“No matter what,” said Amina’s mother, “You’re still brothers. Forgive and reconcile with him.”
He nodded. Anko told them to wait and walked back to the car for a couple of minutes. Amina’s parents could only see his bowed head through the windshield moving about. He appeared to be trying to fix something on the floor of the car. He got out and headed back to them with car keys jingling in his right hand.
“A token of my appreciation. Catch,” he said and threw the keys to Amina’s father
“The car is for the two of you. Please take it for a spin.”
Amina’s father caught the thrown keys and turned to his wife with a suggestive look. She agreed and they both got up and went on a test drive of the new machine. They turned toward the city at a staggering speed. Since it was Sunday, the highway was less busy and sometimes Amina’s mother even got her head out through the sunroof to enjoy the thrill. They had to slow down at a certain zebra-crossing. Traffic lights had stopped a considerable number of vehicles in front of which passengers crossed almost leisurely. Amina’s father slowly lifted his right feet off the accelerator and onto the brake while telling his wife to get back to her seat. Suddenly:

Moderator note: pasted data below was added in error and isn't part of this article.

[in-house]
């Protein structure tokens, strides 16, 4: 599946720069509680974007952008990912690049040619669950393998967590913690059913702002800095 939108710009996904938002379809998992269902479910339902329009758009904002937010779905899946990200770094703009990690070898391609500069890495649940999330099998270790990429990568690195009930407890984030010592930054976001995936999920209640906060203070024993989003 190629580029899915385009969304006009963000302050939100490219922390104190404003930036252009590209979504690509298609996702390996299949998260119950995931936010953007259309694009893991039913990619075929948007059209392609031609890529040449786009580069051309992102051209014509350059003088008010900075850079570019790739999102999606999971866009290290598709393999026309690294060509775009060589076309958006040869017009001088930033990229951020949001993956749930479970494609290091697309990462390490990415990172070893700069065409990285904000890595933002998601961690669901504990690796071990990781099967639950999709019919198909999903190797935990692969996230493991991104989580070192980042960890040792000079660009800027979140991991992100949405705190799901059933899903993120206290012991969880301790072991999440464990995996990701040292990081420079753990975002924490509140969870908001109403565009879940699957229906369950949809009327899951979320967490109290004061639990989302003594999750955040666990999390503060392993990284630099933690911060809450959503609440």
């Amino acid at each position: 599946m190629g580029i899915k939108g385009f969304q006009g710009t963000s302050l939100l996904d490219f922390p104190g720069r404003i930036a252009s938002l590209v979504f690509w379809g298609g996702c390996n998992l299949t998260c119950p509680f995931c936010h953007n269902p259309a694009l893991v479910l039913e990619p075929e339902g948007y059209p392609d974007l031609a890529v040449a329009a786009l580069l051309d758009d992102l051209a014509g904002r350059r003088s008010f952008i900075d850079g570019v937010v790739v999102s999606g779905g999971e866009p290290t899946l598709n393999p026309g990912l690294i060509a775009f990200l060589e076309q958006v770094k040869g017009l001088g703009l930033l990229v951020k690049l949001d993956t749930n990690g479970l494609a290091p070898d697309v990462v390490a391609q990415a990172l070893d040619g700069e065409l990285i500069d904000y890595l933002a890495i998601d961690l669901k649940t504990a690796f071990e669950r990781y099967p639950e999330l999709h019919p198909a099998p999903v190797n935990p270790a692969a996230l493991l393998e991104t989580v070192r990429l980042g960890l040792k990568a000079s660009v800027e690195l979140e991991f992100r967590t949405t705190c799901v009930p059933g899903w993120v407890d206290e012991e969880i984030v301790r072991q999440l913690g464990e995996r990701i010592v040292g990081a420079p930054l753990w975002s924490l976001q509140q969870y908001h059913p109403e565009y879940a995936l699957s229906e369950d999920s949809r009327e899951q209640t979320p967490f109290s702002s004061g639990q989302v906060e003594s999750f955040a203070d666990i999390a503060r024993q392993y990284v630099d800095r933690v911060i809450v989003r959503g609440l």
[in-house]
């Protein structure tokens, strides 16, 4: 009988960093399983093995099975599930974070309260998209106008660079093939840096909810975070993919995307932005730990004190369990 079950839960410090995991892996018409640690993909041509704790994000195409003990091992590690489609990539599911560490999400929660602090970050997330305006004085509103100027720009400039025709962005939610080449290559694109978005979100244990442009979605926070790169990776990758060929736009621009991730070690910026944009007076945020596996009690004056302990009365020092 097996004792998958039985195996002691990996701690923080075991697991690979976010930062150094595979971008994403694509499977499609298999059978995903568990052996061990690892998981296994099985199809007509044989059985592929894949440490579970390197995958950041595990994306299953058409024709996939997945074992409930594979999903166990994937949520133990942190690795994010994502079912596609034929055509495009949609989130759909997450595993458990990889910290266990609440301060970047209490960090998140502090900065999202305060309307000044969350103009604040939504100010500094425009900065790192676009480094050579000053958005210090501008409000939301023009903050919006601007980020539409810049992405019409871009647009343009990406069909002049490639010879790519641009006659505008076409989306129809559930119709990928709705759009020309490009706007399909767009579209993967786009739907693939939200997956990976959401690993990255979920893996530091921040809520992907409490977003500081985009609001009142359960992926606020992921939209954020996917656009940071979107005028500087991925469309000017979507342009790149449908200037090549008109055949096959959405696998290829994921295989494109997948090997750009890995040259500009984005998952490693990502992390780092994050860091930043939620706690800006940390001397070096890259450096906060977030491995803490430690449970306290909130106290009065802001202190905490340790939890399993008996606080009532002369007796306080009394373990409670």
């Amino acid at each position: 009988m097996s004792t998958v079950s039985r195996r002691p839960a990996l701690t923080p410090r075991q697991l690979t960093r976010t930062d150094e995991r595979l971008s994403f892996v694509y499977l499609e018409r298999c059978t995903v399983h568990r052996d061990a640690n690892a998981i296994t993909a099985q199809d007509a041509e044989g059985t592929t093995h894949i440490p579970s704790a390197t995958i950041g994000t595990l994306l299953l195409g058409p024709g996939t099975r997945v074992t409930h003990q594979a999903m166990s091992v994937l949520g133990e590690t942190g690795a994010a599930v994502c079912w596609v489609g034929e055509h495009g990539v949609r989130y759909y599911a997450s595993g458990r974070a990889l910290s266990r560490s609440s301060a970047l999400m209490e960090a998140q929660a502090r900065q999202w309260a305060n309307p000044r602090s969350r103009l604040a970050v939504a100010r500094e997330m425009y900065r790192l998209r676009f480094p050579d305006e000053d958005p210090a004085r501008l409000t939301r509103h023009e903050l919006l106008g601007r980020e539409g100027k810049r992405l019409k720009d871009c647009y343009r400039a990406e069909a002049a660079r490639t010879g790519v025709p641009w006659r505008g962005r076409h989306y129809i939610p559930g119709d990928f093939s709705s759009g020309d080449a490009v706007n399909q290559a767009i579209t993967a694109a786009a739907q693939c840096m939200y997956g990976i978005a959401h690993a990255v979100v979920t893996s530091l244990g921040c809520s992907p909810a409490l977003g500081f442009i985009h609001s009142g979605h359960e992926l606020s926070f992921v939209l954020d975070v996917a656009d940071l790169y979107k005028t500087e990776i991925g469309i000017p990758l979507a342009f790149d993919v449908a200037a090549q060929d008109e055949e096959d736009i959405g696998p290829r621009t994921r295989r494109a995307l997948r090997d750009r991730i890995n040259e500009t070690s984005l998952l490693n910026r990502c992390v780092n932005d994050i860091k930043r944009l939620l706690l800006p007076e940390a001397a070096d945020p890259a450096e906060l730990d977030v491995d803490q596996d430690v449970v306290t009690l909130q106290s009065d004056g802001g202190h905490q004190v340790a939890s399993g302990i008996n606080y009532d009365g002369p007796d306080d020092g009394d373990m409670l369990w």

“What?” he said. “The thing isn’t working.”
“What do you mean it isn’t working? Try the brake.”
The lights had just signaled continuation of traffic. The oil trailer in front of them had its engine slowly heating up. It appeared it would take a few more seconds to resume its move. Amina’s father hit the brake pedal several times while looking down to confirm he was getting it. However each attempt only felt like a mere kick through the air.